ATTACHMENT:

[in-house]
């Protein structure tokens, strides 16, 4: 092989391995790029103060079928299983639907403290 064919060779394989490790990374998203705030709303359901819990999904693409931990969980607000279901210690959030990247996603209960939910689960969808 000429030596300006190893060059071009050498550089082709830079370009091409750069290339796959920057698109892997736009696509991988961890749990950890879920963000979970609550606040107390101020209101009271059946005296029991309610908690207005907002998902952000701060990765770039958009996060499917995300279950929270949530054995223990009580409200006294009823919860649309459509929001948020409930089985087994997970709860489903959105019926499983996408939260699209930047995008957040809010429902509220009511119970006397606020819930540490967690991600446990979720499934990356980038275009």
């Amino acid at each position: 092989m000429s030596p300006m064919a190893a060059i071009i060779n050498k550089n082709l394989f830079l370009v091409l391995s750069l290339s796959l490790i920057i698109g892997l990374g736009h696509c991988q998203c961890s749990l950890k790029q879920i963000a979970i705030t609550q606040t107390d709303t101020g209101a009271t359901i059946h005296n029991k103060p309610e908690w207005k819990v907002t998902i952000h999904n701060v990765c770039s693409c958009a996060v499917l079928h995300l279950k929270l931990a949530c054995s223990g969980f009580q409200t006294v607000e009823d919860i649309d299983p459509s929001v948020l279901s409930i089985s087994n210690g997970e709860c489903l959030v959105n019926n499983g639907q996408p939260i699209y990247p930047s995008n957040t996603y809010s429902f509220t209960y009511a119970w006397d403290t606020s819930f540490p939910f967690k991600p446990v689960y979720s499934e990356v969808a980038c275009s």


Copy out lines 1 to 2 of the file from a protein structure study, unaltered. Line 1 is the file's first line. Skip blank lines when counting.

[in-house]
């Protein structure tokens, strides 16, 4: 092989391995790029103060079928299983639907403290 064919060779394989490790990374998203705030709303359901819990999904693409931990969980607000279901210690959030990247996603209960939910689960969808 000429030596300006190893060059071009050498550089082709830079370009091409750069290339796959920057698109892997736009696509991988961890749990950890879920963000979970609550606040107390101020209101009271059946005296029991309610908690207005907002998902952000701060990765770039958009996060499917995300279950929270949530054995223990009580409200006294009823919860649309459509929001948020409930089985087994997970709860489903959105019926499983996408939260699209930047995008957040809010429902509220009511119970006397606020819930540490967690991600446990979720499934990356980038275009």